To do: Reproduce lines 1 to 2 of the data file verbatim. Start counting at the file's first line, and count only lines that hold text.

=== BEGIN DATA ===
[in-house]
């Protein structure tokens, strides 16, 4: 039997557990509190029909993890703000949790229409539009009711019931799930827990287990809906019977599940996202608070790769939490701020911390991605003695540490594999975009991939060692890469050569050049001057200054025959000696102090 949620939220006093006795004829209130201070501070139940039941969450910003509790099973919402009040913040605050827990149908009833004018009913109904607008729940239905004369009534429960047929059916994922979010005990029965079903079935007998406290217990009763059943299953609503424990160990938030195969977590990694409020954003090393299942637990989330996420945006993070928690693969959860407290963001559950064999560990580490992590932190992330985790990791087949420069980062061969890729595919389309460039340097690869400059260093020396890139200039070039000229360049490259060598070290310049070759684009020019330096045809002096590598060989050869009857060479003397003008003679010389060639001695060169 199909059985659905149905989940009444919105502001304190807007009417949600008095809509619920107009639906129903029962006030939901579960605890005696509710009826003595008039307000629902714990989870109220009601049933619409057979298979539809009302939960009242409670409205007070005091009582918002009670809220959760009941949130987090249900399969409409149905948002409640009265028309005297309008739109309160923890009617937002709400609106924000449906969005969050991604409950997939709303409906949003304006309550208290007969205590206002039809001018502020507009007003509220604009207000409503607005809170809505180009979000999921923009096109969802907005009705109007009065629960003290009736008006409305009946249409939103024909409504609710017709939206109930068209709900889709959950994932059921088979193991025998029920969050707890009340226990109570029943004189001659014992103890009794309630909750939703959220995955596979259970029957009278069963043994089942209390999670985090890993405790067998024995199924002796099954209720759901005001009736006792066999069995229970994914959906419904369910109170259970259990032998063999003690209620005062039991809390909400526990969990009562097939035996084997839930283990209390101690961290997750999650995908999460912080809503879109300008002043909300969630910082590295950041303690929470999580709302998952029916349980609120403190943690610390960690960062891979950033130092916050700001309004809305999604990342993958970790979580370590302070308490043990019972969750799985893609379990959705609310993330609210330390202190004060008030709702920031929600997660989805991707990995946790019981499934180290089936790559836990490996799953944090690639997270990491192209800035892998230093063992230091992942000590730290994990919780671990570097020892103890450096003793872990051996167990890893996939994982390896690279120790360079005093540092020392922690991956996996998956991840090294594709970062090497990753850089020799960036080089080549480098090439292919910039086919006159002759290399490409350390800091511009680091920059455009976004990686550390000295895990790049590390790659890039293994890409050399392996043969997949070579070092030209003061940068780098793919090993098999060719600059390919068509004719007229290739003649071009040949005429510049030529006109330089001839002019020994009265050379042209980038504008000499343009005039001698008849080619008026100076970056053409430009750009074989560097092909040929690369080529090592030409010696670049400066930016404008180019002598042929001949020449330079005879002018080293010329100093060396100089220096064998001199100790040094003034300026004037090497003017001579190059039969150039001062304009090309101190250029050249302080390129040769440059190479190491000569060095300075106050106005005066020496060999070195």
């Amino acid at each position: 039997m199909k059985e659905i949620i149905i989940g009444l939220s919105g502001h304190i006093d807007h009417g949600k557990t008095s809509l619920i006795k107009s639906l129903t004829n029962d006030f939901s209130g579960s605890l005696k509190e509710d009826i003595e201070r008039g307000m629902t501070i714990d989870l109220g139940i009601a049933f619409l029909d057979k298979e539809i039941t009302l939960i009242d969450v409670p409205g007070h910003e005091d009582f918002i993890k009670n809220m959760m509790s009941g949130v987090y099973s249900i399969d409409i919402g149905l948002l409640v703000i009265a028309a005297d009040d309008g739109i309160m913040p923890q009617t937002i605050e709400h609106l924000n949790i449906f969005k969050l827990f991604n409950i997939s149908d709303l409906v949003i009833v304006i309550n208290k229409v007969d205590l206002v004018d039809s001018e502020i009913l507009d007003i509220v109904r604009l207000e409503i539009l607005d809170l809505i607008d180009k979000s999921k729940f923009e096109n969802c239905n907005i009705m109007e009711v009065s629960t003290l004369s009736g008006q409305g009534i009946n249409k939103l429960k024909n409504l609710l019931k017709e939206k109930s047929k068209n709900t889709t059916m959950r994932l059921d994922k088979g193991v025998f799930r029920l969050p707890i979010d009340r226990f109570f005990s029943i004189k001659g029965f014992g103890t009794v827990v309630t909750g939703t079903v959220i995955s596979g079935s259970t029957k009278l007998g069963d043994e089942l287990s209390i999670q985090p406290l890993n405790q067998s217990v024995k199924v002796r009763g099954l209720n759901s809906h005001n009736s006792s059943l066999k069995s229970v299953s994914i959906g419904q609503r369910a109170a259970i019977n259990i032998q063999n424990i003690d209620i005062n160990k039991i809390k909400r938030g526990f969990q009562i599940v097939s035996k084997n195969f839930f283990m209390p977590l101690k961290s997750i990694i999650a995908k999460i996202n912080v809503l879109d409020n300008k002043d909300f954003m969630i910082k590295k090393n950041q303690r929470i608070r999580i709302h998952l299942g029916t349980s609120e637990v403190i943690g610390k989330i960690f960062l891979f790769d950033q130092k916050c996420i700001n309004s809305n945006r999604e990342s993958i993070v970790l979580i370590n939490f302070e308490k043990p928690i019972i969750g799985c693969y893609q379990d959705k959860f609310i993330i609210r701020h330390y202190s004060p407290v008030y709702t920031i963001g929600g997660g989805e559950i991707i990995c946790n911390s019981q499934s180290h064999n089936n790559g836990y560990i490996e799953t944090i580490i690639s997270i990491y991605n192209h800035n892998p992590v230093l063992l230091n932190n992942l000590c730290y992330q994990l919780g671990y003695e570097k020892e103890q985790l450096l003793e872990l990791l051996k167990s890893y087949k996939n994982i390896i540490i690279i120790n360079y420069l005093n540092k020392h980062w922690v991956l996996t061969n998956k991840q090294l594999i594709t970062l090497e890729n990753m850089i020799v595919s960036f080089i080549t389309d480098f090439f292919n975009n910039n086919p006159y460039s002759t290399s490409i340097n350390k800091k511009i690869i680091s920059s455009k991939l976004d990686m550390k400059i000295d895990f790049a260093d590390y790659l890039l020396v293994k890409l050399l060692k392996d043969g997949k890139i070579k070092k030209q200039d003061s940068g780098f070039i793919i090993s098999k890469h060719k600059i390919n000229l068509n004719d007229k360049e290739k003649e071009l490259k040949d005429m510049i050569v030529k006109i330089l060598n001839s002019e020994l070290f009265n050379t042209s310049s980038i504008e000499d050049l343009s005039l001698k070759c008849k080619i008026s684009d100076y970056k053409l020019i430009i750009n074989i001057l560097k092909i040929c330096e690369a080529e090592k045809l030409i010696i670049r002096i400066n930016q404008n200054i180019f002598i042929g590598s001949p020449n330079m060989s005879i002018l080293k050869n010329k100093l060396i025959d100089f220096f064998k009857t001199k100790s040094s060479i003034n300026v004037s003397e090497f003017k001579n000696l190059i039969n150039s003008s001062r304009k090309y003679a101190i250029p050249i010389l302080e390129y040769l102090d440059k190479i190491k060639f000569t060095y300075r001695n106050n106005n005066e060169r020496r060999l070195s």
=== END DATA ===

[in-house]
């Protein structure tokens, strides 16, 4: 039997557990509190029909993890703000949790229409539009009711019931799930827990287990809906019977599940996202608070790769939490701020911390991605003695540490594999975009991939060692890469050569050049001057200054025959000696102090 949620939220006093006795004829209130201070501070139940039941969450910003509790099973919402009040913040605050827990149908009833004018009913109904607008729940239905004369009534429960047929059916994922979010005990029965079903079935007998406290217990009763059943299953609503424990160990938030195969977590990694409020954003090393299942637990989330996420945006993070928690693969959860407290963001559950064999560990580490992590932190992330985790990791087949420069980062061969890729595919389309460039340097690869400059260093020396890139200039070039000229360049490259060598070290310049070759684009020019330096045809002096590598060989050869009857060479003397003008003679010389060639001695060169 199909059985659905149905989940009444919105502001304190807007009417949600008095809509619920107009639906129903029962006030939901579960605890005696509710009826003595008039307000629902714990989870109220009601049933619409057979298979539809009302939960009242409670409205007070005091009582918002009670809220959760009941949130987090249900399969409409149905948002409640009265028309005297309008739109309160923890009617937002709400609106924000449906969005969050991604409950997939709303409906949003304006309550208290007969205590206002039809001018502020507009007003509220604009207000409503607005809170809505180009979000999921923009096109969802907005009705109007009065629960003290009736008006409305009946249409939103024909409504609710017709939206109930068209709900889709959950994932059921088979193991025998029920969050707890009340226990109570029943004189001659014992103890009794309630909750939703959220995955596979259970029957009278069963043994089942209390999670985090890993405790067998024995199924002796099954209720759901005001009736006792066999069995229970994914959906419904369910109170259970259990032998063999003690209620005062039991809390909400526990969990009562097939035996084997839930283990209390101690961290997750999650995908999460912080809503879109300008002043909300969630910082590295950041303690929470999580709302998952029916349980609120403190943690610390960690960062891979950033130092916050700001309004809305999604990342993958970790979580370590302070308490043990019972969750799985893609379990959705609310993330609210330390202190004060008030709702920031929600997660989805991707990995946790019981499934180290089936790559836990490996799953944090690639997270990491192209800035892998230093063992230091992942000590730290994990919780671990570097020892103890450096003793872990051996167990890893996939994982390896690279120790360079005093540092020392922690991956996996998956991840090294594709970062090497990753850089020799960036080089080549480098090439292919910039086919006159002759290399490409350390800091511009680091920059455009976004990686550390000295895990790049590390790659890039293994890409050399392996043969997949070579070092030209003061940068780098793919090993098999060719600059390919068509004719007229290739003649071009040949005429510049030529006109330089001839002019020994009265050379042209980038504008000499343009005039001698008849080619008026100076970056053409430009750009074989560097092909040929690369080529090592030409010696670049400066930016404008180019002598042929001949020449330079005879002018080293010329100093060396100089220096064998001199100790040094003034300026004037090497003017001579190059039969150039001062304009090309101190250029050249302080390129040769440059190479190491000569060095300075106050106005005066020496060999070195």